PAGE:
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This website is about Brazilian jiu jitsu (BJJ). I'm a purple belt who started in 2006, teaching and training at Artemis BJJ in Bristol, UK. All content ©2004-2016 Can Sönmez

15 June 2016

15/06/2016 - Teaching | Half Guard | Kimura (Bottom)

Teaching #519
Artemis BJJ (MYGYM Bristol), Can Sönmez, Bristol, UK - 15/06/2016

To secure the kimura from the bottom of half guard, start from a 'double paw' on the arm they're using to try and cross-face you. Slide one hand down to their wrist, the other wrapping around their elbow. Flare that elbow out while simultaneously pushing their wrist towards their leg. That should collapse the arm, enabling you to then reach over their arm with your elbow hand, gripping your other wrist to lock in the figure four. Alternatively, you can simply sit up and reach over to lock in the figure-four.

Either way, if they sit back and try to free their arm, you can move into a hip bump sweep, much like you would from closed guard. If not, curl your wrists in to prevent them straightening the arm. Clamp the elbow to your chest, then you can torque for the kimura as usual. If they hide their arm, you could initially try Xande's option from my favourite online instruction site, BJJ Library. Xande shows how even if they are hiding their arm, as long as you can get the grip, you can still harvest that limb. He does it by scooting his hips towards them.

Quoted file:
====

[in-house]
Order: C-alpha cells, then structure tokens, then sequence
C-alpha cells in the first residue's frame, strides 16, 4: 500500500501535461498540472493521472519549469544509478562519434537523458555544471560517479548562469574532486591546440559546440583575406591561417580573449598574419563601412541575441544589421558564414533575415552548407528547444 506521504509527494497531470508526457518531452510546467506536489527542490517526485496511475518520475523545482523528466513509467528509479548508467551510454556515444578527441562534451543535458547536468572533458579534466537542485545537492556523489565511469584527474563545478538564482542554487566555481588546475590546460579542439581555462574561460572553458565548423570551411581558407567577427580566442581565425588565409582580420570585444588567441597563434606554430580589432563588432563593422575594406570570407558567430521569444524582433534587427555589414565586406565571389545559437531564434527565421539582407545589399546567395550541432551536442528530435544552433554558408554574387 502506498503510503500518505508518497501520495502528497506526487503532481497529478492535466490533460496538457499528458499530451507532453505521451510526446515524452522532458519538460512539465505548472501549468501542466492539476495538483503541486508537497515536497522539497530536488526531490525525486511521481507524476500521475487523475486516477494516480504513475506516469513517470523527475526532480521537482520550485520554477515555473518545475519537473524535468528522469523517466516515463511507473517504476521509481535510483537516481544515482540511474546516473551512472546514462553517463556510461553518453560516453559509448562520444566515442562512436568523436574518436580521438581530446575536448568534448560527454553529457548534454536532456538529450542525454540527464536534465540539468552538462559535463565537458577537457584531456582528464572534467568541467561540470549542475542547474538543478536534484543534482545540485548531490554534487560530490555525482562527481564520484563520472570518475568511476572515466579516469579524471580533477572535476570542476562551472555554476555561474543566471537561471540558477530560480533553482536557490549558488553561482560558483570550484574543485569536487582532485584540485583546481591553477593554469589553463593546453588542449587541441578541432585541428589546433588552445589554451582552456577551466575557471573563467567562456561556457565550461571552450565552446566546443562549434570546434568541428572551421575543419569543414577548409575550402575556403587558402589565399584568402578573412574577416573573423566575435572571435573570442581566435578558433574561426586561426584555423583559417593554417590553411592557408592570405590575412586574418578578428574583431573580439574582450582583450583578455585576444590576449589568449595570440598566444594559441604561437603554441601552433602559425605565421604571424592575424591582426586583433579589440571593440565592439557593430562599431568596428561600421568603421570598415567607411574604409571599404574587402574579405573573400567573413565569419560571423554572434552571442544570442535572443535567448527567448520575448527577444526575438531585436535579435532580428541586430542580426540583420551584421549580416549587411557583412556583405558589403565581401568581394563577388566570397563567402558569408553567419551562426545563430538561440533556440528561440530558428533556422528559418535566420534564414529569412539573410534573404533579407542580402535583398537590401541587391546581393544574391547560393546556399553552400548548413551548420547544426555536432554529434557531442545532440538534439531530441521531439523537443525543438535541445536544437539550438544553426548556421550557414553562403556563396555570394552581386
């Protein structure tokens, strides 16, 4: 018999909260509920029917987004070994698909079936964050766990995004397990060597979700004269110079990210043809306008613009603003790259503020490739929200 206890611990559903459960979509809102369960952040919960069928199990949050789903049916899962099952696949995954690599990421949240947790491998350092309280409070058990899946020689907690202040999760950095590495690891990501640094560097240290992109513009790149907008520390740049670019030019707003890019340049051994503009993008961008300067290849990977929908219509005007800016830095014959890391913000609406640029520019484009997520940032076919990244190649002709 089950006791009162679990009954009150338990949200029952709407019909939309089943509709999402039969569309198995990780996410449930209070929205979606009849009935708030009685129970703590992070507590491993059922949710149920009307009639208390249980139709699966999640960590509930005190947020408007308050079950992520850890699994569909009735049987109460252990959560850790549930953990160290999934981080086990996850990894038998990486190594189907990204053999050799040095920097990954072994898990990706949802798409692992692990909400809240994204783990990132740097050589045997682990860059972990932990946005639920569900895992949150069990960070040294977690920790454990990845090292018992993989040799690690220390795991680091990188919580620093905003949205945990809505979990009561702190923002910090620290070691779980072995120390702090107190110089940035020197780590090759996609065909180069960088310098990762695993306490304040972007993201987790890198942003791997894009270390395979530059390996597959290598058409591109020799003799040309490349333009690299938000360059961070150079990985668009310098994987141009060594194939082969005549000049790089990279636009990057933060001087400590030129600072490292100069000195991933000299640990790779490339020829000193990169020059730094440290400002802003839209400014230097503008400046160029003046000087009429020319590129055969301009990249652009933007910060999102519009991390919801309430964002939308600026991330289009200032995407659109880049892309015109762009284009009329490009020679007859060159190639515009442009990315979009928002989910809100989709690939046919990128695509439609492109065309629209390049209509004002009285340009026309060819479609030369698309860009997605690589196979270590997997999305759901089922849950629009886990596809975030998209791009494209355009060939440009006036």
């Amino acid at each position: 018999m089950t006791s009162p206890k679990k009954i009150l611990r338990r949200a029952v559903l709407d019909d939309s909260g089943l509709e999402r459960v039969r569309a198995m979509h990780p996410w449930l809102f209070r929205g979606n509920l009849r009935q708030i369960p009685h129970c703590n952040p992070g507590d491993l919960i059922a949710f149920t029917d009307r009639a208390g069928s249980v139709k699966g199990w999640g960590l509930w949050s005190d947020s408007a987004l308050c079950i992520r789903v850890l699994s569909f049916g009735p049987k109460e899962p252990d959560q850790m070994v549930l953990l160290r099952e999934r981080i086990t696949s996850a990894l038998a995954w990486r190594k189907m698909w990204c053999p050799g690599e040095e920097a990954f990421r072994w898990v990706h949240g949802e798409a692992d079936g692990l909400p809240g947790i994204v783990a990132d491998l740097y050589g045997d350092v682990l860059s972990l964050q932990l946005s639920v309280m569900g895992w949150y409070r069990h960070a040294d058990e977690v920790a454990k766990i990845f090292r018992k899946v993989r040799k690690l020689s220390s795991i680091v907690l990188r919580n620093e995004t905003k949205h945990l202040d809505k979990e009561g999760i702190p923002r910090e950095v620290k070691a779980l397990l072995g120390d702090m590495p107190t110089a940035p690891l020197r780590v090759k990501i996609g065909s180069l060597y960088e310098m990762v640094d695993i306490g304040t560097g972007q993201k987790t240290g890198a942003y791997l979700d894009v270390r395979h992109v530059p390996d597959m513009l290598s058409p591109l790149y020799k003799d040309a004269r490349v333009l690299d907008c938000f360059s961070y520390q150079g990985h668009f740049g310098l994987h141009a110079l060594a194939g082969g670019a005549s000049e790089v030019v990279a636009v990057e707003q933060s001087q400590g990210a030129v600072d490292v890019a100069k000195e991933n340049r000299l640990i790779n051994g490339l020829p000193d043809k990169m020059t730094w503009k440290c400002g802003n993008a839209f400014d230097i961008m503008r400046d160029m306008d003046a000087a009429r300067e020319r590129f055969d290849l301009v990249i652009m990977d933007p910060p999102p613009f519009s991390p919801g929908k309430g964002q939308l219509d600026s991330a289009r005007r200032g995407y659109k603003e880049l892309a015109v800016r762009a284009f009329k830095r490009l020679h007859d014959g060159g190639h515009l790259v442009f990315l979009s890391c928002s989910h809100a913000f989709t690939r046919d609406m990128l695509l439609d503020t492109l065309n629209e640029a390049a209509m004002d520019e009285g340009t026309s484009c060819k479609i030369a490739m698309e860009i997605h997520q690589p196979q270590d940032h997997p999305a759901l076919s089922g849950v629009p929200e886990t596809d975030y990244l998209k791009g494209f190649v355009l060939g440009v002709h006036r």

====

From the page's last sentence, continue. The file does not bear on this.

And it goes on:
Another excellent resource is Andrew 'Goatfury' Smith, well known for his expertise in the kimura, all to be found on his brilliant Hubpages sequence of tutorials. He suggests shrimping away to make space, then bringing your leg all the way past their head, until you can push off their hip (on the same side as their trapped arm). That should give you enough leverage to yank that free. He is also the source of that handy tip on collapsing the arm.
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Teaching Notes: Lots to emphasise and change next time. The basic grip was causing some people trouble, so next time I might suggest grabbing the meat of the hand, to make sure people aren't compromising the integrity of their frames to secure the grip. Also, clamping elbow to chest needs emphasising too, people weren't doing that enough: I did say it, but I think I need to demonstrate it more clearly to highlight where your arms should be. Also, curling the wrists inwards, as well as gripping with the fingers and thumb over the top.

People were having real difficulty extracting their leg in order to bring it all the way over the top, so that needs more emphasising. That should be easy to solve though, as it is mainly a matter of shrimping out enough to create the space to get that leg over.

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